My wardrobe's packed with designers like Dolce & Gabbana & Moschino which I bought for pounds, I'm a charity shop genius

PICKING up the leopard print blazer mum-of-two Beckie Bond’s heart started to pound with excitement.

The soft texture and smooth lines – she knew instantly it wasn’t cheap.

‘And I was right,’ says Beckie. ‘It was Moschino – and I paid just £8 for it in the Debra charity shop where I live in Swindon, Wilts.’

Looking online the same blazer, which dates from 1995, retails for between £150 and £500 with vintage fashion lovers desperate to get their hands on one. 

Trendy pop-up car boot-style stalls are all the rage across big cities in the UK and vintage shops bump up the price of clothes from the ‘70s, ‘80s and ‘90s.

But Beckie knows if you’ve got a keen eye and are prepared to dig through racks of hangers you can get the best designer bargains in good, old-fashioned charity shops which line virtually every high street in the UK. 

The 38-year-old, married to careers coach Dan, 39, and mum to George, 12, and Betsy, 10, visits the shops in the areas surrounding her hometown weekly.

And even when she is on holiday she can’t resist popping into charity shops to fulfil her thrifty urges.

Now her wardrobe is jam-packed with designer bargains which cost as little as £4 as well as fashionable Marks & Spencer outfits for a tenth of their original price.

‘I also got some never-before worn Dolce & Gabbana men’s jeans from Cancer Research UK for £8,’ she says. ‘They sell for between £385 and £775 so it is mad they were on sale so cheaply.

‘They actually fit me and I love them. My husband doesn’t care. He loves Ben Sherman shirts and I am always bringing them home for him.’

Beckie, a data governance manager, also picked up a grey Max Mara women’s blazer, believed to cost around £395, from Sue Ryder for £15 and another one from Mind for £6.


‘I love them,’ she says. ‘They are really smart for work. I didn’t just buy them for the label although of course I was chuffed when I realised they was designer. 

‘I also love the colour and texture. They are nice and smart.’

Meanwhile two pure linen brown and cream Nicole Fahri tops from Debra cost Beckie £4 – rather than their RRP of £225.

But her favourite recent purchase might be a giant £4.99 Osprey bag from Age UK.

It should have cost in excess of £100.

‘I even have clothes that have a link to royalty,’ she says. ‘I got a Paddy Campbell velvet dark green skirt which is a little snug but I love

‘He attended Charles and Camilla’s wedding.’

It’s not clear how much the skirt cost new – but other items of his have previously sold in the high hundreds.

She doesn’t just buy clothes, picking up accessories including a ‘quirky cassette tape bag’. ‘I love it,’ Beckie says. ‘It came from a shop in Dubai and was on sale there for £100 – I paid £2. I’ve not worn it much because of lockdown but I will.

‘I’ve got size nine feet which makes shoe hunting harder, but I managed to find some leather Banana Republic boots for £8.99 which are great.’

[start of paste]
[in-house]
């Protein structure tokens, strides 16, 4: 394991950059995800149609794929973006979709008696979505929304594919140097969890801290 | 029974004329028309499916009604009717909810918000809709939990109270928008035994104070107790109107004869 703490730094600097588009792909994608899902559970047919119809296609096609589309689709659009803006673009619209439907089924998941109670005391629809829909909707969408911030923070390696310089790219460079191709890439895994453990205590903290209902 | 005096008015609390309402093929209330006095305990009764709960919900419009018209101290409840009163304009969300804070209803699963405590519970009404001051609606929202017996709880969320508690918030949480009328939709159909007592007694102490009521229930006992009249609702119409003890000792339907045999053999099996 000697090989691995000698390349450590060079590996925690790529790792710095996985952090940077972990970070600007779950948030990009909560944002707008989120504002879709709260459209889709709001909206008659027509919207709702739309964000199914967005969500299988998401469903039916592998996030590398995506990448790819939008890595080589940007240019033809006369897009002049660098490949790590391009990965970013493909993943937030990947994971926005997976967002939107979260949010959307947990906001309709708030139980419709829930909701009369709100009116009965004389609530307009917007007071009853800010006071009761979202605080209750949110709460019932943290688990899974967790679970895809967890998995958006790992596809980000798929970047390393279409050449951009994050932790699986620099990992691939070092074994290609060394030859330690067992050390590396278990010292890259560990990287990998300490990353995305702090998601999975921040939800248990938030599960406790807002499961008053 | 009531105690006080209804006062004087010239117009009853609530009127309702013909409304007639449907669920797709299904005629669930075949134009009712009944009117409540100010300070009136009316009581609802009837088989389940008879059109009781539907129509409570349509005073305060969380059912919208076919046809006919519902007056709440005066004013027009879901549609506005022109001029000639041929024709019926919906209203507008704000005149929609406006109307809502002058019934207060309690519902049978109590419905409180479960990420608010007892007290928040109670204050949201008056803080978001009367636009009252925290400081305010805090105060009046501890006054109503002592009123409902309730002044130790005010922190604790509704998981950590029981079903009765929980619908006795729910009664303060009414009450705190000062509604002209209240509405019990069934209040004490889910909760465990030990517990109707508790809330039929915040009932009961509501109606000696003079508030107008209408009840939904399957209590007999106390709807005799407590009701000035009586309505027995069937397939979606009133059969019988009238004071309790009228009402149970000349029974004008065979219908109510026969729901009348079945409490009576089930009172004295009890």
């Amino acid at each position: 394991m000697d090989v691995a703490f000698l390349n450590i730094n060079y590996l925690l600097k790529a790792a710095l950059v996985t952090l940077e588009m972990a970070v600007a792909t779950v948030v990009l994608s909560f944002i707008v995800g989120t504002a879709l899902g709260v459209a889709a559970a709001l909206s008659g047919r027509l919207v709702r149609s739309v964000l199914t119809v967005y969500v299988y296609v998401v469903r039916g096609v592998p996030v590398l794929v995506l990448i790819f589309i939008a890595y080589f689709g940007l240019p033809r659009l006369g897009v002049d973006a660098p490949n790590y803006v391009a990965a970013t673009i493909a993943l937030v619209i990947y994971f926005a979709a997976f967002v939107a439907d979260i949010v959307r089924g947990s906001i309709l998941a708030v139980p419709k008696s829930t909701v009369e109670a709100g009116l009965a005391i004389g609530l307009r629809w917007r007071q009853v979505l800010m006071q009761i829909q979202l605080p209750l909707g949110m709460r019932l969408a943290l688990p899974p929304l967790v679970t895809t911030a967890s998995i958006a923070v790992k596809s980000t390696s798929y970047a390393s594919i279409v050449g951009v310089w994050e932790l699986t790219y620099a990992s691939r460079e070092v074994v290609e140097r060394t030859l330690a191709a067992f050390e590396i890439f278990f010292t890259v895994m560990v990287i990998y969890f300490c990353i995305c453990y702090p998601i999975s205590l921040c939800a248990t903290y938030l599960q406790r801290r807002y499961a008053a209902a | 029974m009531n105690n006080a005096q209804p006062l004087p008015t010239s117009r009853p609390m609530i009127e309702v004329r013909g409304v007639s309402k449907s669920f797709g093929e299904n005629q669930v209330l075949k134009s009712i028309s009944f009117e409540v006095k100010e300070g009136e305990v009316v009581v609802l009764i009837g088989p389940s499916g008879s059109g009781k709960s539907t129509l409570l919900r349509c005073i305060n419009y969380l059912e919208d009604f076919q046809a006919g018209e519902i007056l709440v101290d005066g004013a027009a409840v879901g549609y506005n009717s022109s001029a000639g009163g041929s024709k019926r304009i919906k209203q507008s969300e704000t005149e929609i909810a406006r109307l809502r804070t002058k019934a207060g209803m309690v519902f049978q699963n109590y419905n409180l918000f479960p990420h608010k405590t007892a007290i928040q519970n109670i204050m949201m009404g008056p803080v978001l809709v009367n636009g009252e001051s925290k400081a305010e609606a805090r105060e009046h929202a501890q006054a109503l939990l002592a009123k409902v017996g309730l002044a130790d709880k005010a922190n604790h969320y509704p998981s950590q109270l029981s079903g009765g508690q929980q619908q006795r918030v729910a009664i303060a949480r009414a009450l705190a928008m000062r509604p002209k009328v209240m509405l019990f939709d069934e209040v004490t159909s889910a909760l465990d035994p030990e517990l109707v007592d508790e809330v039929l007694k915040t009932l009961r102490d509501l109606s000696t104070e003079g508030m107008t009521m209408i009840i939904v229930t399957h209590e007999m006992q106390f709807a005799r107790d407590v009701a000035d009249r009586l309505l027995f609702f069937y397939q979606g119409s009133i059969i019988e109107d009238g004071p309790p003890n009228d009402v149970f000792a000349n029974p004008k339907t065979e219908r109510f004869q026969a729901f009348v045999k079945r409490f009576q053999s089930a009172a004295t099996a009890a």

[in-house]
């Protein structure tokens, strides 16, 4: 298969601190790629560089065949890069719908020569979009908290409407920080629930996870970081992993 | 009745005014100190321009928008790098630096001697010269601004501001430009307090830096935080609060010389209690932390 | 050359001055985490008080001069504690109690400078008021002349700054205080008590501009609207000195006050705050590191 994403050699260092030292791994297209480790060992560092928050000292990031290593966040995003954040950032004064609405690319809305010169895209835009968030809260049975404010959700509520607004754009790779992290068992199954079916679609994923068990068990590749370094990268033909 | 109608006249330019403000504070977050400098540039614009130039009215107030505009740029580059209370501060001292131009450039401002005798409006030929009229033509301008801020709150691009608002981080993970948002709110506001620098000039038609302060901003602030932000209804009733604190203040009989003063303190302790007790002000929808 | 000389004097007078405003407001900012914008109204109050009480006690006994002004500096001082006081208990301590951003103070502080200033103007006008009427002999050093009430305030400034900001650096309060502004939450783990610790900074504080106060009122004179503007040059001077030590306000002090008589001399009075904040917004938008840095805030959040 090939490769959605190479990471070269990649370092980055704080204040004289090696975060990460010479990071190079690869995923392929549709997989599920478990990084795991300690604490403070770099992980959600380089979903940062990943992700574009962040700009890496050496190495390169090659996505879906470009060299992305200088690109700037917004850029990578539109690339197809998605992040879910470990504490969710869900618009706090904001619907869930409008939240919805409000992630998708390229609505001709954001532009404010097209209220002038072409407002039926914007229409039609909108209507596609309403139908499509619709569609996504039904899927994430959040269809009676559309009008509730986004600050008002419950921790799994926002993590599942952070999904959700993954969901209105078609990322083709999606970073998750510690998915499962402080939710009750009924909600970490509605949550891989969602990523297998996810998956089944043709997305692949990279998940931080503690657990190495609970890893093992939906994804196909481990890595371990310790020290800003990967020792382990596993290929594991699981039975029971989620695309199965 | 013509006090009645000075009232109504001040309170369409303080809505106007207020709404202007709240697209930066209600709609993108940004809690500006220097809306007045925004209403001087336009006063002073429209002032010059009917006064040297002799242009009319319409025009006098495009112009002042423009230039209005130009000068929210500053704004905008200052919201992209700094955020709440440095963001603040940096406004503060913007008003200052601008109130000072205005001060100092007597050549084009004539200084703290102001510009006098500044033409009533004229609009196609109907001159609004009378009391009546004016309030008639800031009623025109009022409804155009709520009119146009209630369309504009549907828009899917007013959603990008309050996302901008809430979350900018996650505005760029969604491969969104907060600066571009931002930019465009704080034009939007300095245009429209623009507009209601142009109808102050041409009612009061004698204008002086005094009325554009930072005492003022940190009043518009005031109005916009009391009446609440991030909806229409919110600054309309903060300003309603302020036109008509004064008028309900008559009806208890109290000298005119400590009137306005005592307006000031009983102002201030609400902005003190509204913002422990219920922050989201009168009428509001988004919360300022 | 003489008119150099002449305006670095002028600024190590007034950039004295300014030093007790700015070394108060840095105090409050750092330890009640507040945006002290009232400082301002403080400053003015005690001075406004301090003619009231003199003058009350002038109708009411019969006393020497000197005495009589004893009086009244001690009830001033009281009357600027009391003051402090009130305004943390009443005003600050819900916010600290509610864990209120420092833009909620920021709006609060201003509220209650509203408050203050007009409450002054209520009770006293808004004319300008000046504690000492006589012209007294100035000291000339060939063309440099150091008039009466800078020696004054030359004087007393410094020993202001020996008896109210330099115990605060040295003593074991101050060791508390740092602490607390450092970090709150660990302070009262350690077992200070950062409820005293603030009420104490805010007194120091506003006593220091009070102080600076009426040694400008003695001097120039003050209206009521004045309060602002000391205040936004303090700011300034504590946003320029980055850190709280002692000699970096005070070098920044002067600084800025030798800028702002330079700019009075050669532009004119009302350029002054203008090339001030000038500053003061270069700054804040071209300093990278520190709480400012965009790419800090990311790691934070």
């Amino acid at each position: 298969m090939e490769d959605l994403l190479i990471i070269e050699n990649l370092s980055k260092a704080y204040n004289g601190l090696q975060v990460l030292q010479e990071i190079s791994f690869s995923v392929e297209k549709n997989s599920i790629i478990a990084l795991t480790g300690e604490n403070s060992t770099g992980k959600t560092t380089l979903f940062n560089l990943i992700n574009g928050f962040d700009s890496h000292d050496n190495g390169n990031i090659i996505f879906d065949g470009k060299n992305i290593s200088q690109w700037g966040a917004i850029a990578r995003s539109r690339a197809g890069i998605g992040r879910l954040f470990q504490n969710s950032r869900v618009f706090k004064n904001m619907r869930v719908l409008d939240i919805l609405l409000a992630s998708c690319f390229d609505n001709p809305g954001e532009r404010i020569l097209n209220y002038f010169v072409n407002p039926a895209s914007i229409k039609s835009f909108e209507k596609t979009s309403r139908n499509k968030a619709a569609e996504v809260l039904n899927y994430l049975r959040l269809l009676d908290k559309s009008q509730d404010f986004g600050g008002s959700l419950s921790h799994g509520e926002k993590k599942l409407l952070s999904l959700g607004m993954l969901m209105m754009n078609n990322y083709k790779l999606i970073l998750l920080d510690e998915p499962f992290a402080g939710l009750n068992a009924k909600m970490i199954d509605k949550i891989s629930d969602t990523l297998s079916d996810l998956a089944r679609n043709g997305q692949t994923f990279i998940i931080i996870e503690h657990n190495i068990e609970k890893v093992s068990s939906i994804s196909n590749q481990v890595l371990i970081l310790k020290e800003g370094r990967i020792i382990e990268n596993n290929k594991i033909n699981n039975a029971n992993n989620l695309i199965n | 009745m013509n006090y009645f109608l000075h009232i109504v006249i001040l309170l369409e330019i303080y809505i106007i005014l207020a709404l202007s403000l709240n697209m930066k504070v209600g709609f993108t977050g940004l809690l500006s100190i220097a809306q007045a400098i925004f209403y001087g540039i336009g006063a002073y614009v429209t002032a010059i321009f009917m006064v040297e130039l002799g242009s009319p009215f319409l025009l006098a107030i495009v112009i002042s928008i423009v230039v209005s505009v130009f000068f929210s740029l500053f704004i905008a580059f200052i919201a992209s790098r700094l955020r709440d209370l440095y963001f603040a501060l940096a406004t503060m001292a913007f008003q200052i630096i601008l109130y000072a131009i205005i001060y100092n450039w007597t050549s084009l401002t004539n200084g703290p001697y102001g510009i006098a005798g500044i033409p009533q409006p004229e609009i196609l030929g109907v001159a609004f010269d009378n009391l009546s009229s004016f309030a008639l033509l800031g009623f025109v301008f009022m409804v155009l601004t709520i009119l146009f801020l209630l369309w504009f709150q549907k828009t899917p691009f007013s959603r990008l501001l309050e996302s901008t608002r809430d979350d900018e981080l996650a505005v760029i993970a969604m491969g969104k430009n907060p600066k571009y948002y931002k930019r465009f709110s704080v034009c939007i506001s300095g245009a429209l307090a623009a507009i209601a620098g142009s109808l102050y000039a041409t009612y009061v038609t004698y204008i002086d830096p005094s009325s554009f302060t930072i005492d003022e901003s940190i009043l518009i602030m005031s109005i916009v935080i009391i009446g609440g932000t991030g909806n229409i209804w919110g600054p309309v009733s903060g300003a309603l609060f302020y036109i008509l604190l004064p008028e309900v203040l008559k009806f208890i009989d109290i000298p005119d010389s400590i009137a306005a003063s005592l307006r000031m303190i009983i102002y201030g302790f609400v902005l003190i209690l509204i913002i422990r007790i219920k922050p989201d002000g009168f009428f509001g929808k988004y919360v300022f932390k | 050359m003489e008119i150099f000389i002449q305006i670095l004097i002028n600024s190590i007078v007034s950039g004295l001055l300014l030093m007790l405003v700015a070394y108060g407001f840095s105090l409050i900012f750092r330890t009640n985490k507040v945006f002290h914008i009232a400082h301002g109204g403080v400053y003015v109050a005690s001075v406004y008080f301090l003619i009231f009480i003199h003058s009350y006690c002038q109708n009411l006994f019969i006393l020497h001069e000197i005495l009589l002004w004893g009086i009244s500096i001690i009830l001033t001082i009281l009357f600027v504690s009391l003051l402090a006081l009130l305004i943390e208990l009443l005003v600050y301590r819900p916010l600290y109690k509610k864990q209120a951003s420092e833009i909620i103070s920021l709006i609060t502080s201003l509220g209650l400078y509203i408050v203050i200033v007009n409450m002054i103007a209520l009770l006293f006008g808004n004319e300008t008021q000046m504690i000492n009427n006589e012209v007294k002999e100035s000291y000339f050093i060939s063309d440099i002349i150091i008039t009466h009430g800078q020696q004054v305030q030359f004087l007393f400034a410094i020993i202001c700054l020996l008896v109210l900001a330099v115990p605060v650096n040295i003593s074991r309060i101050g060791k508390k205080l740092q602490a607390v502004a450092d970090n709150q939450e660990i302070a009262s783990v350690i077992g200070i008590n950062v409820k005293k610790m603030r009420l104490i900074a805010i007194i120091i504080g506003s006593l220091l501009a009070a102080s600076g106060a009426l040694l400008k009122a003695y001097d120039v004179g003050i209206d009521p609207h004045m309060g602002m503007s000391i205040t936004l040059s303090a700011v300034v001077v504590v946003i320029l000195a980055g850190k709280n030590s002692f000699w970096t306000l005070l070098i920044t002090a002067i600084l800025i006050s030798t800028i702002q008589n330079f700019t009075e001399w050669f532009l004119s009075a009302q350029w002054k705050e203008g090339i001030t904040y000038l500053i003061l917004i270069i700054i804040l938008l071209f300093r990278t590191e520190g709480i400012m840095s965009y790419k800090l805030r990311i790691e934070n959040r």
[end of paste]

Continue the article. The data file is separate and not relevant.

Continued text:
Beckie’s top five charity shop tips:

  • Look for what suits you, it’s not a bargain if it doesn’t fit or suit you
  • Feel the fabric – it’s the sign of a great design and whether it is expensive
  • Try and go earlier in the week, people donate at the weekend
  • Avoid the weekend – they are so busy and things get nabbed quickly
  • Be prepared to trawl through the rails and be patient. It’s all about commitment

‘I’ve got one wardrobe full of stuff but it is a bit overflowing,’ she admitted of her hobby, adding she re-donated stuff.

‘But I don’t spend loads of money because although I go regularly I am cautious about how much I am spending.’ 

Beckie, who visits charity shops weekly, attributes her skills at finding designer items to perseverance. 

‘I go all the time,’ she says. ‘I just pop in and see what’s been updated so it doesn’t interrupt family time.

‘It is like a hobby and I love being there on my own just rummaging through the rails.

‘You have to sift through things but I have got pretty good at spotting what is designer.

‘It’s not necessarily what’s currently fashionable. Often it is more neutral or richer colours, softer fabrics or cleaner cuts.’

Beckie is praised for her style.

‘People compliment me on my clothes and I always say to them ‘oh it is from a charity shop – and it is designer,’ she says. 

‘But I have had some duffs. I bought a silver coat because I really liked it but I just have never worn it. It doesn’t go with anything.

‘Now I’ve learnt you should always go for style over fashion. I love high heels. I will never wear them.

‘Classic, stylish items will always look fabulous.’

And she says there is no shame in shopping in charity shops. ‘I’ve been shopping in them for 10 years,’ she says. ‘I know some people are snobby about them. I always wash the clothes when they get home. 

‘In the past 18 months I’ve only bought one thing that isn’t from a charity shop. Sustainability is so important. 

‘My daughter is now borrowing loads of my clothes so hopefully I’m starting the new generation.’

For more real life stories, check out this woman who was a homeless single mum who couldn’t afford a loaf of bread & is now set to turnover £100k.

Plus lockdown nearly killed their fashion business but sisters Natalie Reynolds and Lexi Panayi are are making £600k a month selling face masks – and Sam Faiers is a fan.

And one woman gambled her life savings to set up a chalk paint business – now Frenchic is worth £16m.

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